Compiled by Allen Best
BANFF, Alberta The ski areas in Banff National Park have been losing business even as those on the western side of the Rockies in British Columbia have been gaining.
"The Interior of B.C. saw a growth of 100,000 skiers last year; our decline was 80,0000 said Crosbie Cotton, director of the National Parks Ski Association. In all, he said, skier days in Banff have dropped 35 per cent in the last five years. "Panorama, Kicking Horse, Sun Peaks, Silverstar B.C.s open for business," he said.
Cotton gave several reasons for the slide in Banff, which is located in Alberta. The B.C. government has set out to aggressively grow the tourism component of the economy. Transportation is improving, with the Cranbrook airport potentially being expanded to accommodate charter jets. As well, increasing numbers of Canadians are heading to the U.S. to ski. At least in Alberta, the belief is that American ski operators are using real estate sales to subsidize the ski product.
The Rocky Mountain Outlook reports that, at a Banff National Park Planning Forum held in late November, the financial picture of the ski areas in Banff was portrayed as weak or worse. Marmot Basin in Jasper has lost money in the last two years, Lake Louise is just emerging from bankruptcy protection, and Sunshine has taken on more debt. Operators of Norquay, which was created in 1926, making it the oldest ski resort in Banff, "have not taken a penny out of the operation and cannot recapitalize." It is described as the most at-risk resort.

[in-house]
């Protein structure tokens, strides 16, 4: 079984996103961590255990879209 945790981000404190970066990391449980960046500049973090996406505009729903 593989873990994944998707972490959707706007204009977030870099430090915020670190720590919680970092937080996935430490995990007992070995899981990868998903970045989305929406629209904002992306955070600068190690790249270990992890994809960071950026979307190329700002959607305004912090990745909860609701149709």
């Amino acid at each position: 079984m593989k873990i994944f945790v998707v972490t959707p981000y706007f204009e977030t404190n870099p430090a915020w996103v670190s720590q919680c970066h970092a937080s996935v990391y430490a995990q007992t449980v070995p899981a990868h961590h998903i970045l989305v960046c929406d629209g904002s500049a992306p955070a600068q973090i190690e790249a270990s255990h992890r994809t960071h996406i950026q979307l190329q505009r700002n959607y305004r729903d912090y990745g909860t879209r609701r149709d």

Also blamed for the financial instability of the resorts are regulations imposed four years ago that mandate 15-year long-range plans. Cotton said that each ski area could spend $500,000 to $1 million "to do a plan with unknown results."
Deal reported to be near
REVELSTOKE, B.C. A deal that could result in a major destinations ski resort at Revelstoke is reported to be near. "I'm extremely optimistic that we'll have a deal," Revelstoke Mayor Mark McKee told the Revelstoke Times Review.
Three parties have been negotiating for months over rights to develop the citys existing ski area, Mount MacKenzie. British Columbias provincial agency in charge of natural resources granted conditional approval. Full approval depends upon agreement among the existing operator of a Sno-cat skiing operation, the would-be developer, and the city itself, which owns 69 acres on the mountain.
The role of a mediator was believed to be instrumental in unkinking the stalled negotiations.
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